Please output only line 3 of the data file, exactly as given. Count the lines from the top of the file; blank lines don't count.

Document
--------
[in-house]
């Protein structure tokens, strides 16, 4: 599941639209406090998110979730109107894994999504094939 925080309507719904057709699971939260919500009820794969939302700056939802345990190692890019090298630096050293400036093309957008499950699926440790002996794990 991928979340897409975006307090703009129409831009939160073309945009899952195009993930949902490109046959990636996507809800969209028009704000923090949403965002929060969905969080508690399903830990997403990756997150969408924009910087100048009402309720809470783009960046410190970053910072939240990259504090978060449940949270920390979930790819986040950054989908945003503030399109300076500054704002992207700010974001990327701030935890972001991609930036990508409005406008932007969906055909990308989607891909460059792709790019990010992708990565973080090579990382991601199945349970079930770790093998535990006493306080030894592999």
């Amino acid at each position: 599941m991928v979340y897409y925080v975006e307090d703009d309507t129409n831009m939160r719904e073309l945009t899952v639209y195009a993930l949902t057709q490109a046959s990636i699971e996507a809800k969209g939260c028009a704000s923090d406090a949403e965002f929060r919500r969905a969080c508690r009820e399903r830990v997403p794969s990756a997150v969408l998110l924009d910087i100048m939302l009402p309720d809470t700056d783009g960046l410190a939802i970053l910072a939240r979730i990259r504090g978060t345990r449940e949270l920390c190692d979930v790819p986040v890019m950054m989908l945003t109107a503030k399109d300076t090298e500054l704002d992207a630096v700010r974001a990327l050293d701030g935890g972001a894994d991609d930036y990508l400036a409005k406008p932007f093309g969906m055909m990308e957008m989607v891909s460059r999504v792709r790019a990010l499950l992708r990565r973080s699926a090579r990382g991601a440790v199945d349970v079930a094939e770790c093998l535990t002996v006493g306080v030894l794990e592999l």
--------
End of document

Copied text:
């Amino acid at each position: 599941m991928v979340y897409y925080v975006e307090d703009d309507t129409n831009m939160r719904e073309l945009t899952v639209y195009a993930l949902t057709q490109a046959s990636i699971e996507a809800k969209g939260c028009a704000s923090d406090a949403e965002f929060r919500r969905a969080c508690r009820e399903r830990v997403p794969s990756a997150v969408l998110l924009d910087i100048m939302l009402p309720d809470t700056d783009g960046l410190a939802i970053l910072a939240r979730i990259r504090g978060t345990r449940e949270l920390c190692d979930v790819p986040v890019m950054m989908l945003t109107a503030k399109d300076t090298e500054l704002d992207a630096v700010r974001a990327l050293d701030g935890g972001a894994d991609d930036y990508l400036a409005k406008p932007f093309g969906m055909m990308e957008m989607v891909s460059r999504v792709r790019a990010l499950l992708r990565r973080s699926a090579r990382g991601a440790v199945d349970v079930a094939e770790c093998l535990t002996v006493g306080v030894l794990e592999l």